Interesting people write interesting things about the election

I have something really happy to write about, but for the time being, I'm not really in the right frame of mind to do it justice. I don't know that I have anything to add to the discussionright now, but I would like to read some of the more insightful things I've read regarding last Tuesday's election.

Laurie Penny: On The Election of Donald J Trump

"It is not elitist to look fascism in the face and reject it. It is not anti-democratic to carry on believing in a society where there is space for everyone. Fighting for tolerance, justice and dignity for women, queer people and people of colour is not frivolous and or vain. Who decided that it was? Who decided that only those who place fear over faith in their fellow human beings are real, legitimate citizens whose voices matter? That’s not a rhetorical question. I want to know. Give me names."

Patrick Joseph: New Day

"We can be lighter, move faster, and are open to trying a thousand different approaches while they are limited to what their figurehead demands. What they may miss is that they are a part of the same whole as we are. A society like ours doesn't function as top down, but as all together."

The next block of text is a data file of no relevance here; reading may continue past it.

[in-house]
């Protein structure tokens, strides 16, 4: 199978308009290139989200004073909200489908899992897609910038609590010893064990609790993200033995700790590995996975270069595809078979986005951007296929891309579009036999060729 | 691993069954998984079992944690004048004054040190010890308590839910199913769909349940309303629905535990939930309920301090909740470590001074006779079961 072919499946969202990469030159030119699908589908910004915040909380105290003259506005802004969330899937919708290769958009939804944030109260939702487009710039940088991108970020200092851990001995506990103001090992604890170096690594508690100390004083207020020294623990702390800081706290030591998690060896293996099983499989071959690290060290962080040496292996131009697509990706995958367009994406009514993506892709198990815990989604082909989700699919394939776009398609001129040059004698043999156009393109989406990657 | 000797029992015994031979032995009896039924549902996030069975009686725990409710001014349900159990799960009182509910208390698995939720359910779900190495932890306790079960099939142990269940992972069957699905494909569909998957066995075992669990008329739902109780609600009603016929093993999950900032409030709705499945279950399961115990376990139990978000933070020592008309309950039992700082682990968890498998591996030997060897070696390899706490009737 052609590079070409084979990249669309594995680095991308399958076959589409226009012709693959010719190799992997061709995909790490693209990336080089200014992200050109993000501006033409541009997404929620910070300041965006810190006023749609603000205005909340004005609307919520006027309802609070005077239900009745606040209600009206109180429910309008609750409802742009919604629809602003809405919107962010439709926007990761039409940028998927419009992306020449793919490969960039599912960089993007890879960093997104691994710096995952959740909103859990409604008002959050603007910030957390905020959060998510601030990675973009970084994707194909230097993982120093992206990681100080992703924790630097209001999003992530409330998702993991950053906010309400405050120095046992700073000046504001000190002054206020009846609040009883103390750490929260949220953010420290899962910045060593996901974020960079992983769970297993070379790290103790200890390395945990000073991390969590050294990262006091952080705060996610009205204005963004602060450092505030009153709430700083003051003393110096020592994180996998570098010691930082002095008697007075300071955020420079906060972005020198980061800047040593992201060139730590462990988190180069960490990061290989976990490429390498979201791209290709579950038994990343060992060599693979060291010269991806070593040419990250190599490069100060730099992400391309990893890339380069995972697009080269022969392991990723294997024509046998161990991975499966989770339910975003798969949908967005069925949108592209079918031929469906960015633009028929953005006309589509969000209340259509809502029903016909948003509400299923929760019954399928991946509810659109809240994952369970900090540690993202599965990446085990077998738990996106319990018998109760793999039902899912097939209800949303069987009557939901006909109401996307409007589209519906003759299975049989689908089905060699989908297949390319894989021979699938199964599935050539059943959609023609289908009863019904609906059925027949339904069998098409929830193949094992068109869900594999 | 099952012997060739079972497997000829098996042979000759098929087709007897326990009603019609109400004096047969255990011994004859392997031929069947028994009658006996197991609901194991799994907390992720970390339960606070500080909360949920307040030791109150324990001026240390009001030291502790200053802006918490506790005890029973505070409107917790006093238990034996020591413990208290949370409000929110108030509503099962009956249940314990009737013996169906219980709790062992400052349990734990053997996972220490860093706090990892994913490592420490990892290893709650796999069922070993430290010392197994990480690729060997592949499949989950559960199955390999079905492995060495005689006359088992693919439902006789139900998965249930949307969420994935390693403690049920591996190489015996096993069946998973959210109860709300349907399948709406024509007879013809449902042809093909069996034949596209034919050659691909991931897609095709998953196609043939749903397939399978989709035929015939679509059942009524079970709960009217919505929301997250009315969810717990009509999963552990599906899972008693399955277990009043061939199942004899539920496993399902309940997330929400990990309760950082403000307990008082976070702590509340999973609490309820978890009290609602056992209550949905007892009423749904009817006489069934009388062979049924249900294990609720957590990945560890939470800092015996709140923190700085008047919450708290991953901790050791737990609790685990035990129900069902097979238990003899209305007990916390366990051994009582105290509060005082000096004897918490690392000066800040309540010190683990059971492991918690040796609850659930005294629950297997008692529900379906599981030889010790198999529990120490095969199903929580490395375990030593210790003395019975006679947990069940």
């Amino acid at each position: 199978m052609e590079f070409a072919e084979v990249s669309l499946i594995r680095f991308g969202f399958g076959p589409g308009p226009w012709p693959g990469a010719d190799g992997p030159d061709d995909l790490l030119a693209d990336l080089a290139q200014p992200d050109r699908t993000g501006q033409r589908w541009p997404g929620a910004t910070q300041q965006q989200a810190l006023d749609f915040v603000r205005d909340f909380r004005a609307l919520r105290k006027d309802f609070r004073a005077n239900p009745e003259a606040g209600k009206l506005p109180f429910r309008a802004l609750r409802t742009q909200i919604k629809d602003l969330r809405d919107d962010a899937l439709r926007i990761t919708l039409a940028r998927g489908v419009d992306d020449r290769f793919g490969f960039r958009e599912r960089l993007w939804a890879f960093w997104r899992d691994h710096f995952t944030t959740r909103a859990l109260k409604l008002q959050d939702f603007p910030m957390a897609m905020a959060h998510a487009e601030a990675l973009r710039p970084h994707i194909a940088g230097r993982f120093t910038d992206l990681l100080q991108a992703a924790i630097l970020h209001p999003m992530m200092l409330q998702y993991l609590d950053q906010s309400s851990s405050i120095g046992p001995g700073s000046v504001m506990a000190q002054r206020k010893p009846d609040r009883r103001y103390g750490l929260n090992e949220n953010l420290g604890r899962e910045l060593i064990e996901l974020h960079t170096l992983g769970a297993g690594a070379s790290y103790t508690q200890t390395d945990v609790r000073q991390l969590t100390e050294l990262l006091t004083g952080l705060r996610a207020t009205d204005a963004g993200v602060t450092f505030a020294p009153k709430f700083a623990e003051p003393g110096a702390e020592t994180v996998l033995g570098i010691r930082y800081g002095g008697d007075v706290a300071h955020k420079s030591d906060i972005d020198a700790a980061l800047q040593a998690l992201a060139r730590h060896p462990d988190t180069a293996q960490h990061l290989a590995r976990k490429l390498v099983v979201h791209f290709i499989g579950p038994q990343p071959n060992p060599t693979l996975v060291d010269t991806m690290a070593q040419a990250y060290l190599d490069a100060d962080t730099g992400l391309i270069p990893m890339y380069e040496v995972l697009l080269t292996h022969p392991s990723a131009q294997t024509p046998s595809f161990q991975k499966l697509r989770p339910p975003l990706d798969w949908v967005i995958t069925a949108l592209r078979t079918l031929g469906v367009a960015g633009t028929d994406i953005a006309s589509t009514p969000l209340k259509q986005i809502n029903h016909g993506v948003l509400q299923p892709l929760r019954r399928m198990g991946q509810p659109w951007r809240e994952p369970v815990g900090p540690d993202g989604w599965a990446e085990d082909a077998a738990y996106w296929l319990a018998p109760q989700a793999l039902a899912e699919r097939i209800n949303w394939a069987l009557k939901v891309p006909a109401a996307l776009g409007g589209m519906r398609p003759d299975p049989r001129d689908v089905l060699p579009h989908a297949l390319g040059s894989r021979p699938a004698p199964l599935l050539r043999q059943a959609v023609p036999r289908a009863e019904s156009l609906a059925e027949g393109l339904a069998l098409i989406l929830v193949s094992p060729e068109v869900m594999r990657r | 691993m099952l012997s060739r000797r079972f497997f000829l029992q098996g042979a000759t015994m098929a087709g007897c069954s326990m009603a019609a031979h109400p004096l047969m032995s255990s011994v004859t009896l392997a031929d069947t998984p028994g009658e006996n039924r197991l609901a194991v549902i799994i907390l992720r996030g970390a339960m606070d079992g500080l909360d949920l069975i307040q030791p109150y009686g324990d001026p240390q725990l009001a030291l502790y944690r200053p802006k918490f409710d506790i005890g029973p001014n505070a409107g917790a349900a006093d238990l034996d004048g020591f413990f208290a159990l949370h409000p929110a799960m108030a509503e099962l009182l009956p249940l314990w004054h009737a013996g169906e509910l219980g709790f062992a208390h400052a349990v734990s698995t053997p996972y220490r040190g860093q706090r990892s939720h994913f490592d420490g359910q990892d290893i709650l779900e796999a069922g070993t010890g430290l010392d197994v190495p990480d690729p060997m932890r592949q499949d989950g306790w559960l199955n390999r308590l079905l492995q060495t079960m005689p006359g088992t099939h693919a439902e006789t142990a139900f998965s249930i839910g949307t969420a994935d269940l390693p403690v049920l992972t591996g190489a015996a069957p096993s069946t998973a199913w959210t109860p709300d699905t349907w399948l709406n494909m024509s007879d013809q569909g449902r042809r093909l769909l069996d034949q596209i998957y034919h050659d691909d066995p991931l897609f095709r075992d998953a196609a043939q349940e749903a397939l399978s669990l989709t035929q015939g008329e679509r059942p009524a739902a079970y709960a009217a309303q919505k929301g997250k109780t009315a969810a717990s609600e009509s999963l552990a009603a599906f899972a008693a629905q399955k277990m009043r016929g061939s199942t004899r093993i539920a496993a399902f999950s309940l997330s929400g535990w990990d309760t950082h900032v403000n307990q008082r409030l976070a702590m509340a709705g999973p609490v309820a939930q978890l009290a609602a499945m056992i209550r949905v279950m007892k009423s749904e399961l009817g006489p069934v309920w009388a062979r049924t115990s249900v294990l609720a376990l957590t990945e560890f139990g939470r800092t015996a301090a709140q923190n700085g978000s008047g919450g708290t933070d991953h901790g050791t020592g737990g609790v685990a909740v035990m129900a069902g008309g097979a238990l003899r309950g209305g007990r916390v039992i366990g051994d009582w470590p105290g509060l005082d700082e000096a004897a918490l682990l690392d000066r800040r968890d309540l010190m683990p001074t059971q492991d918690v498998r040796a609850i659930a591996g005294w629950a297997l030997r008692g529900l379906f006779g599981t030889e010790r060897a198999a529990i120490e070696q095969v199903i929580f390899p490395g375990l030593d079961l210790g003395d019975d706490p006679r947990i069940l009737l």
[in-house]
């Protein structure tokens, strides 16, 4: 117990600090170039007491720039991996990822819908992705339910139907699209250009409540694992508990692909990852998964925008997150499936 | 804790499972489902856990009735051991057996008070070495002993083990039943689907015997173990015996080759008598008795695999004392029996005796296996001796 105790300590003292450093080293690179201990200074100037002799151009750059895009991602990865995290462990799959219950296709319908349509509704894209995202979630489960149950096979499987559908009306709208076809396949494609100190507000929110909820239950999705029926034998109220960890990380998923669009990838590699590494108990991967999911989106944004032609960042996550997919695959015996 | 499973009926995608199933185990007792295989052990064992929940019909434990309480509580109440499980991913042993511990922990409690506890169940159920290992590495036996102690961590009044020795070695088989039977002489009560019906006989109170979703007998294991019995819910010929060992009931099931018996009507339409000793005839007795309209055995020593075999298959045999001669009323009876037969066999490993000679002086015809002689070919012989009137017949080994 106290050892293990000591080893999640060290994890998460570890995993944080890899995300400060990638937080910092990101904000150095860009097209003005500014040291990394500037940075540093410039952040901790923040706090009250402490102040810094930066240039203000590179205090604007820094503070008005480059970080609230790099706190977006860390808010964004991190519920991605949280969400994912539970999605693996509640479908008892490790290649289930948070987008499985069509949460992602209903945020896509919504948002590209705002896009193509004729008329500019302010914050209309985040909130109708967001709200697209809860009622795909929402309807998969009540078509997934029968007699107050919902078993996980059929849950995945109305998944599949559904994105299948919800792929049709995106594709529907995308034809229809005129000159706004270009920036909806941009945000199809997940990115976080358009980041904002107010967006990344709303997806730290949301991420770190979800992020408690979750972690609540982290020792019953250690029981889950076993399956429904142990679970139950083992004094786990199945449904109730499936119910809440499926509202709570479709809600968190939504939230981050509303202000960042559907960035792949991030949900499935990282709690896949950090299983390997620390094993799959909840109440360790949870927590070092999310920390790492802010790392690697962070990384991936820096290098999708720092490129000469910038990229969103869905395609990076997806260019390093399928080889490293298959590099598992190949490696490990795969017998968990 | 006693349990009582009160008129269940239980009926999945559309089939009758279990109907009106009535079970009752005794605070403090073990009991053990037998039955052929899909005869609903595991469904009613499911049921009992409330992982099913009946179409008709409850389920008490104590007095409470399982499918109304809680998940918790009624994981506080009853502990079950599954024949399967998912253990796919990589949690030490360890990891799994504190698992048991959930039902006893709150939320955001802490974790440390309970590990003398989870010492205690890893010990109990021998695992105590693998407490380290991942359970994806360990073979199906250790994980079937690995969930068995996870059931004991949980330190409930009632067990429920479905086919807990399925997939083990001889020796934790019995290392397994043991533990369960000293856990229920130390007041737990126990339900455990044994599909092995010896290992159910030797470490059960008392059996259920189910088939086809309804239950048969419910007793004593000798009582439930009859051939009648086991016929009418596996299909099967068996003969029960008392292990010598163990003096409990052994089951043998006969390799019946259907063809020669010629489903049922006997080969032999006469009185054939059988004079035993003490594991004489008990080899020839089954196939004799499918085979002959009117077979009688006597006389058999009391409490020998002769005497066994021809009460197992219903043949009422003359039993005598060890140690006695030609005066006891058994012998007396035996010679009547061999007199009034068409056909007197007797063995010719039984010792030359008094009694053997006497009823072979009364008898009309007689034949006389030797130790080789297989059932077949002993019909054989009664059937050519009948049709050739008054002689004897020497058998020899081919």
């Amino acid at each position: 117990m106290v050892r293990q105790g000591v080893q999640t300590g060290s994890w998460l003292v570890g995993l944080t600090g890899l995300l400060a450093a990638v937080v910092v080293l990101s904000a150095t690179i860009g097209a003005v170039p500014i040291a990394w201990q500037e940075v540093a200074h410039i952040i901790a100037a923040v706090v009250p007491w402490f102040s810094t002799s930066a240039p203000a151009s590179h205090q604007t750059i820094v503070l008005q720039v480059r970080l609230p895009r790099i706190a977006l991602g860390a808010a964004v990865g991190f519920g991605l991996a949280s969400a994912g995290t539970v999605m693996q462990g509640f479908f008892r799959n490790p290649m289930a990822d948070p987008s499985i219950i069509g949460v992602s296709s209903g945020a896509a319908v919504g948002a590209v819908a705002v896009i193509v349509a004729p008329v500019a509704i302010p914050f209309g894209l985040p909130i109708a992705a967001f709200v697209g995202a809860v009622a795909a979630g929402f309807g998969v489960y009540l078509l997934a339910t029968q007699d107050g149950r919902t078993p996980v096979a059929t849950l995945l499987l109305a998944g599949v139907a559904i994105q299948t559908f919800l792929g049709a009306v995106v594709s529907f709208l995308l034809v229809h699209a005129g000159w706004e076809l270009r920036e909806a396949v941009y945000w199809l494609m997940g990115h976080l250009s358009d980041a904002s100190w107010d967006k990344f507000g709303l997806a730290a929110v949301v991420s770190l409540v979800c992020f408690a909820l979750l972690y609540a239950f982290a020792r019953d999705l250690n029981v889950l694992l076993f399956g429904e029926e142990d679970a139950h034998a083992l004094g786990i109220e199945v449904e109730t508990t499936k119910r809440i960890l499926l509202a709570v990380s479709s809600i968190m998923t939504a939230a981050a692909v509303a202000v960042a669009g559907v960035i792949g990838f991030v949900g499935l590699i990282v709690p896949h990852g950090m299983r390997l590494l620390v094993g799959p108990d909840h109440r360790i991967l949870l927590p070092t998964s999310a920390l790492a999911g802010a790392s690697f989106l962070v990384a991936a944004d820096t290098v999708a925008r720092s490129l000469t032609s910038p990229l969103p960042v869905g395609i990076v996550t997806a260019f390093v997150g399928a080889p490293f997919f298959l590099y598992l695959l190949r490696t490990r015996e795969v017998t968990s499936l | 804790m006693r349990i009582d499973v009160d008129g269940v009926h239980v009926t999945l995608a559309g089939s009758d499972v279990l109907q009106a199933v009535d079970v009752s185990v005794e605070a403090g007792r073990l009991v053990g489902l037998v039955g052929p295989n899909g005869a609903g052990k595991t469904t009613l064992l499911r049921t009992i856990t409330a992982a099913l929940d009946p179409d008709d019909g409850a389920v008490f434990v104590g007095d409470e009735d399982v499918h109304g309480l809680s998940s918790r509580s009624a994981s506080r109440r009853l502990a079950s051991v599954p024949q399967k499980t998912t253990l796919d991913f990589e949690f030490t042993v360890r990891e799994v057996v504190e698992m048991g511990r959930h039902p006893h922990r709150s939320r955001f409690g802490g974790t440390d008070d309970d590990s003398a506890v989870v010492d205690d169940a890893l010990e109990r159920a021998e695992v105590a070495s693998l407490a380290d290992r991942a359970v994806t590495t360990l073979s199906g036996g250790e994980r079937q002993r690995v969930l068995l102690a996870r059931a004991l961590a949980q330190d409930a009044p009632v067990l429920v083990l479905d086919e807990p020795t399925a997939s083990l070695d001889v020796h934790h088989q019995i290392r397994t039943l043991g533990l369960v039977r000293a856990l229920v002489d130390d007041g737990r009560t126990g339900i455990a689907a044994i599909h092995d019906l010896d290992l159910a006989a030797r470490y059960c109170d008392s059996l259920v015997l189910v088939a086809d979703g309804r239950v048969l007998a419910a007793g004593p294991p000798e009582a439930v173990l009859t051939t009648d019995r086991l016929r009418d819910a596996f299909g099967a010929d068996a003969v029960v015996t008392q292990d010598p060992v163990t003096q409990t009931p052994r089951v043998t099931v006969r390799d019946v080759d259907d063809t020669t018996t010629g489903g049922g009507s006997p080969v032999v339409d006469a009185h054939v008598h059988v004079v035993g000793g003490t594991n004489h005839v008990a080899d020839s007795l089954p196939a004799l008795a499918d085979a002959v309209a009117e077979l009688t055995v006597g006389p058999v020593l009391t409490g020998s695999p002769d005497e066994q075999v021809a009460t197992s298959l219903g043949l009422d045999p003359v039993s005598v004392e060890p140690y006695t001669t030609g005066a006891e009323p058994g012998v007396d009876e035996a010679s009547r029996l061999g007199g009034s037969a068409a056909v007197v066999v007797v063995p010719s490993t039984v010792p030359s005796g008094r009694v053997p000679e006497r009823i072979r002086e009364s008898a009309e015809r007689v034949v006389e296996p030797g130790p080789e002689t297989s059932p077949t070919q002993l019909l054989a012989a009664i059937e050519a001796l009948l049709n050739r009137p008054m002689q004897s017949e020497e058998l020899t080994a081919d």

Bruce Sterling: Notes On The 2016 US Election

"This is the Pandora’s Box of twenty-first-century politics, these rumor politics of modern power players organized for disruption, wherein the lines of play are drawn far outside the twentieth century’s staid political parties and its Fourth Estate of journalism. And, since it helps campaigners to seize power fast and cheap, it’s bound to get more like this, rather than less. Silicon Valley would call this a disruptive hack, since it undercuts debates, ground games, TV ads, and other expensive, tedious campaign clutter."

Keith Law: Stick To Baseball, 11/12/16. This post isn't entirely about the election, but the parts which are are good.

"If you support the erosion of the voting rights of American citizens, you stand in opposition to a fundamental principle of the modern democracy. Rolling the clock back to the time of poll taxes and literacy tests just to get your guy elected is wrong, and every one of us should be willing to see a candidate we oppose elected if that is the cost of letting everyone who is eligible to vote have the opportunity to vote. If you live in one of the fourteen states that worked to restrict voting rights, you need to stand up now for yourself and for your neighbors."